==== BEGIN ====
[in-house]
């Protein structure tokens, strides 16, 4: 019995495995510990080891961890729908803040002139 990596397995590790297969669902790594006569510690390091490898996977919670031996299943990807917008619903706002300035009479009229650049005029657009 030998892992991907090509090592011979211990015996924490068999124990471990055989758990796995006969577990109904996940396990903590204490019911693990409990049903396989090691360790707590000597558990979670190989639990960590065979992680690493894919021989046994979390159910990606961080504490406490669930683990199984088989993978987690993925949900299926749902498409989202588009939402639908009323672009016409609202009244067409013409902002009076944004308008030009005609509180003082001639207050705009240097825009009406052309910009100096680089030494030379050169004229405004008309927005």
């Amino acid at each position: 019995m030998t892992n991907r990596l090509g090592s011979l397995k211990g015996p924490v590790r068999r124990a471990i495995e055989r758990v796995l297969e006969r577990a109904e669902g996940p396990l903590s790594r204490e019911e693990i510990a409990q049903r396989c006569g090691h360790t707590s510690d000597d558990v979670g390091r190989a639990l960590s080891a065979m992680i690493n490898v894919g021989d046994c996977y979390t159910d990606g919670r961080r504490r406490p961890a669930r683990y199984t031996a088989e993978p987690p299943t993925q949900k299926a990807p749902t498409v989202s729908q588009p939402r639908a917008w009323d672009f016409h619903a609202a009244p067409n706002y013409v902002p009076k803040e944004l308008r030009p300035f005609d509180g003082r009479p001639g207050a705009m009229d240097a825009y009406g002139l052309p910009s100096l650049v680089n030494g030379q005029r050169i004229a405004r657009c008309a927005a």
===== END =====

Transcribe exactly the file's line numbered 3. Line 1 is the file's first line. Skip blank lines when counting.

């Amino acid at each position: 019995m030998t892992n991907r990596l090509g090592s011979l397995k211990g015996p924490v590790r068999r124990a471990i495995e055989r758990v796995l297969e006969r577990a109904e669902g996940p396990l903590s790594r204490e019911e693990i510990a409990q049903r396989c006569g090691h360790t707590s510690d000597d558990v979670g390091r190989a639990l960590s080891a065979m992680i690493n490898v894919g021989d046994c996977y979390t159910d990606g919670r961080r504490r406490p961890a669930r683990y199984t031996a088989e993978p987690p299943t993925q949900k299926a990807p749902t498409v989202s729908q588009p939402r639908a917008w009323d672009f016409h619903a609202a009244p067409n706002y013409v902002p009076k803040e944004l308008r030009p300035f005609d509180g003082r009479p001639g207050a705009m009229d240097a825009y009406g002139l052309p910009s100096l650049v680089n030494g030379q005029r050169i004229a405004r657009c008309a927005a």